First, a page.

Couplet 1. The pronotum (Pronotum: The top of the insect prothorax.) lacks dark, submedian U-shaped markings. Also, if I were to follow through to couplet 2, there seem to be characteristics that rule out each of the options: the intercalaris complex is ruled out by the abdominal markings, and the caudal (Caudal: Toward the posterior tip of the body.) filaments have neither a dark median band (ruling out the flavistriga complex) nor uniform pale coloration (ruling out Baetis notos). This sends me with decent confidence to couplet 4.
Couplet 4. I cannot find robust setae (Seta: Little hairs on insects.) in my microscope on the scapes, pedicels, paraprocts, or sterna. I also do not see a pair of dark, bilobed markings on the pronotum (Pronotum: The top of the insect prothorax.). Unless I overlooked these characteristics, proceed to couplet 9.
Couplet 9. Abdominal tergum (Tergum: the dorsal part of an abdominal segment or segments (terga). Also used to describe the entire abdominal dorsum or the thoracic dorsal segments of Odonata.) 5 is a bit paler than adjacent terga (Tergum: the dorsal part of an abdominal segment or segments (terga). Also used to describe the entire abdominal dorsum or the thoracic dorsal segments of Odonata.), but "distinctly paler"? The figure for Baetis alius in the paper, as well as a very nice picture posted by Millcreek in the forum here, shows that Baetis alius would have darker tergites (Tergite: The top (dorsal) part of a single segment on an insect's abdomen when it consists of a single chitinous plate (sclerite), or an individual sclerite if the segment has more than one.) surrounding #5. So proceed to couplet 11.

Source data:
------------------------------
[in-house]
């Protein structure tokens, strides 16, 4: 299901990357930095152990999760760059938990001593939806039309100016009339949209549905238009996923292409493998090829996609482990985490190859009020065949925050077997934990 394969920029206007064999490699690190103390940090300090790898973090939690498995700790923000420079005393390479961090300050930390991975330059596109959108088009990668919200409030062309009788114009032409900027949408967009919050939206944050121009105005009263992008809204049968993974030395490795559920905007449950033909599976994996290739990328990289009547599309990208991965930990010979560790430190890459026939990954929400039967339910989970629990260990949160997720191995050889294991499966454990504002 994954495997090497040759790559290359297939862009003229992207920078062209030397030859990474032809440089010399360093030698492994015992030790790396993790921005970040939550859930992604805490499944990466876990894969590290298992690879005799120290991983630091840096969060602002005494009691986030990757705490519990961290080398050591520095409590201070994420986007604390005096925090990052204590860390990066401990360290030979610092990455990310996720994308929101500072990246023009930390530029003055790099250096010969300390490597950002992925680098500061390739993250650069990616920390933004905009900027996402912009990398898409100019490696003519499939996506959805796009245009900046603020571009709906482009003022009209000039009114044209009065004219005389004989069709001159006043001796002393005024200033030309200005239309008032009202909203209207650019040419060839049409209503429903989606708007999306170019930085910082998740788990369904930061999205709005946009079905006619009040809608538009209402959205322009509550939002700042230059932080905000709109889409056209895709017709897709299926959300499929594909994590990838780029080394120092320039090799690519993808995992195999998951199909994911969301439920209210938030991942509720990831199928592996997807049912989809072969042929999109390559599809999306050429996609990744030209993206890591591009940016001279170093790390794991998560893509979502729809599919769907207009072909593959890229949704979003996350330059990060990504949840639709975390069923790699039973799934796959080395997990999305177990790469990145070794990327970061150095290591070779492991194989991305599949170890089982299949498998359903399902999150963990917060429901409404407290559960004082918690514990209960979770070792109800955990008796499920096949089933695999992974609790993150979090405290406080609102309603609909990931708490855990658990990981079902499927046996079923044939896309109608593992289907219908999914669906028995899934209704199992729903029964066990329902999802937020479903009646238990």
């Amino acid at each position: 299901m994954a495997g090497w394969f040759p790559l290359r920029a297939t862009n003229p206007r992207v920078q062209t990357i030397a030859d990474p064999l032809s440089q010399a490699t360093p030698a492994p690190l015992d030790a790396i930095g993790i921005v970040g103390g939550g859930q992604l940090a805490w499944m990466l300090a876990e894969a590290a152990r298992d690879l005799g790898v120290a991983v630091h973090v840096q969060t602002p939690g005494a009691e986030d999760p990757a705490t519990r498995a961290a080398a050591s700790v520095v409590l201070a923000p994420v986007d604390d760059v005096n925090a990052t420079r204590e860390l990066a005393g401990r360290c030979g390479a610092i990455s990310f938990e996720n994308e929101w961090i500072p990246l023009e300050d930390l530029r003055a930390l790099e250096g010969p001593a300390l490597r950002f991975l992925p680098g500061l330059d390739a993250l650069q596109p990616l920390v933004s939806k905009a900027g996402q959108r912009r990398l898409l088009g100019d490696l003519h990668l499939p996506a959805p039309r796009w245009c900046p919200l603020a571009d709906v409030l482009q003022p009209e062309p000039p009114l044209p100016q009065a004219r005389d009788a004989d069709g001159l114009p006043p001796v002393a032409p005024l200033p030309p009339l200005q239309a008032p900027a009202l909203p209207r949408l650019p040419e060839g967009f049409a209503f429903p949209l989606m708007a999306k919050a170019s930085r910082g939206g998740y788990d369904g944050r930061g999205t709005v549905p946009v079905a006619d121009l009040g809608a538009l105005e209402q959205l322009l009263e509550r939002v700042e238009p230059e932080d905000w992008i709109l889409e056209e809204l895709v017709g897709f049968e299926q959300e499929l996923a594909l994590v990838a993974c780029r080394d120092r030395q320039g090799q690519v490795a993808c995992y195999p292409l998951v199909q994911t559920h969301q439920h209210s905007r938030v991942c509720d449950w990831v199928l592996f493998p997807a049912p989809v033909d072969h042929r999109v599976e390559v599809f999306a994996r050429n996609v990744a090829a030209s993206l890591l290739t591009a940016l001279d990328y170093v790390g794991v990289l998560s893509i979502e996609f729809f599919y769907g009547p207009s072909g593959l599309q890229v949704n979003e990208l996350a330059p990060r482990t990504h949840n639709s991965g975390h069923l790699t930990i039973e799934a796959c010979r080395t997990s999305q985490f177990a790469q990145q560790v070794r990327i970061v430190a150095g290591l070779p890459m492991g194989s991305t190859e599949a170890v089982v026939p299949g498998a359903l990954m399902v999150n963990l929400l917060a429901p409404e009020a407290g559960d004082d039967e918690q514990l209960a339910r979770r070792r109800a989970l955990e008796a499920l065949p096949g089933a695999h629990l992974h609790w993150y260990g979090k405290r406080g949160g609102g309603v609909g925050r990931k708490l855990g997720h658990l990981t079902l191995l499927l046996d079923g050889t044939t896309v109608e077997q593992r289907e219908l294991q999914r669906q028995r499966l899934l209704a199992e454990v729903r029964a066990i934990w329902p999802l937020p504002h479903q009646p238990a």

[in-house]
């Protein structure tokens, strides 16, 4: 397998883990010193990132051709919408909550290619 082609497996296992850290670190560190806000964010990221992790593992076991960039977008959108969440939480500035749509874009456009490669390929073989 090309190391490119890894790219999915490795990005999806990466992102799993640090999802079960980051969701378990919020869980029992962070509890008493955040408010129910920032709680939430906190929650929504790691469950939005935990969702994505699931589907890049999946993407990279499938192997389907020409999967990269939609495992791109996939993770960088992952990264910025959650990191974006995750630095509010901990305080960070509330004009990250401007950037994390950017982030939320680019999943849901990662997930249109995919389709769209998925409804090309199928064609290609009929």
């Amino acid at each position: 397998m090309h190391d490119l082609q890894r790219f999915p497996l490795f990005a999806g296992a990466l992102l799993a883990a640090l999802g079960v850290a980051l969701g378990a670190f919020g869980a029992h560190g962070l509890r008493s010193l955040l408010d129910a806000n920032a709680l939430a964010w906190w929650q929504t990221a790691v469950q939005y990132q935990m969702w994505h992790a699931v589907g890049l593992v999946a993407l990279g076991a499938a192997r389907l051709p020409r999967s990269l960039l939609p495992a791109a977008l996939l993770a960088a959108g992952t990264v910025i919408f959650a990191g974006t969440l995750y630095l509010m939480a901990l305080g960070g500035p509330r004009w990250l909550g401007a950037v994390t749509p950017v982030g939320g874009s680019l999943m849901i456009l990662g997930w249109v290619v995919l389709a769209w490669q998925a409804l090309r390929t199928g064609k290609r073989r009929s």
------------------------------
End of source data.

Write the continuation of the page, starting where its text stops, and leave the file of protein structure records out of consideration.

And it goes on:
Couplet 11. The length of the gills is obviously less than 2X their width. This leads to the Baetis vernus complex, which could include that species or Baetis brunneicolor. This key doesn't say how to tell those species apart.
Switching over to Burien et al 2018 as the source, the characteristics used to distinguish vernus from brunneicolor seem to rule out either one. Brunneicolor should have more uniformly brown abdominal tergites (Tergite: The top (dorsal) part of a single segment on an insect's abdomen when it consists of a single chitinous plate (sclerite), or an individual sclerite if the segment has more than one.), whereas vernus should have a lack of visible tracheation in most of the gills.
The fore femur (Femur: The main segment of an insect's leg close to the body, in between the tibia and the trochanter.) length is about 3.8x its width.
Also worth noting: In the genus ID, I thought I could see the villipore in my microscope, but I'm not sure. If I back out of Baetis altogether and assume there's no villipore, I end up at Fallceon, but this specimen doesn't seem to have the frontal keel on the head that's supposed to be present on Fallceon quilleri. So that seems like a dead end as well.
These are very rarely called Iron Blue Quills.